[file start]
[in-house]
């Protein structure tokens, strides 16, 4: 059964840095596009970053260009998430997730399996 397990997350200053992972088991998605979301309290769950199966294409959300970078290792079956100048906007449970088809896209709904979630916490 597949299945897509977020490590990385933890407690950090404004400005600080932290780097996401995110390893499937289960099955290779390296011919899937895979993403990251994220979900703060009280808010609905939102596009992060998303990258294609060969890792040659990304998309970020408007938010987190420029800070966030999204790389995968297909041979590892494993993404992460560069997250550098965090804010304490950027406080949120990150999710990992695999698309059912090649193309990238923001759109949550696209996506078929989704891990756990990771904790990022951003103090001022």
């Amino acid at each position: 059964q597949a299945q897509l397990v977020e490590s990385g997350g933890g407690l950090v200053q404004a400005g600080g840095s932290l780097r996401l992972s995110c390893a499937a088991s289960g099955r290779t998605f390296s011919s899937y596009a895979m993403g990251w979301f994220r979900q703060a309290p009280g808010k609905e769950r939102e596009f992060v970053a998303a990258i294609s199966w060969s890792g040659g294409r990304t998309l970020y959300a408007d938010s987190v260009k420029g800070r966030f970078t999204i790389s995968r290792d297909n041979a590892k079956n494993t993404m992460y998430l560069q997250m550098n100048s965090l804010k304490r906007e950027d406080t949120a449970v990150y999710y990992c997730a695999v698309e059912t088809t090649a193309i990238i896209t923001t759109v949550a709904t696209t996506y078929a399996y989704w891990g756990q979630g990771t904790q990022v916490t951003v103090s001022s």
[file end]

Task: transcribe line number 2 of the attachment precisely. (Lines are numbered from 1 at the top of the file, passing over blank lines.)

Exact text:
């Protein structure tokens, strides 16, 4: 059964840095596009970053260009998430997730399996 397990997350200053992972088991998605979301309290769950199966294409959300970078290792079956100048906007449970088809896209709904979630916490 597949299945897509977020490590990385933890407690950090404004400005600080932290780097996401995110390893499937289960099955290779390296011919899937895979993403990251994220979900703060009280808010609905939102596009992060998303990258294609060969890792040659990304998309970020408007938010987190420029800070966030999204790389995968297909041979590892494993993404992460560069997250550098965090804010304490950027406080949120990150999710990992695999698309059912090649193309990238923001759109949550696209996506078929989704891990756990990771904790990022951003103090001022």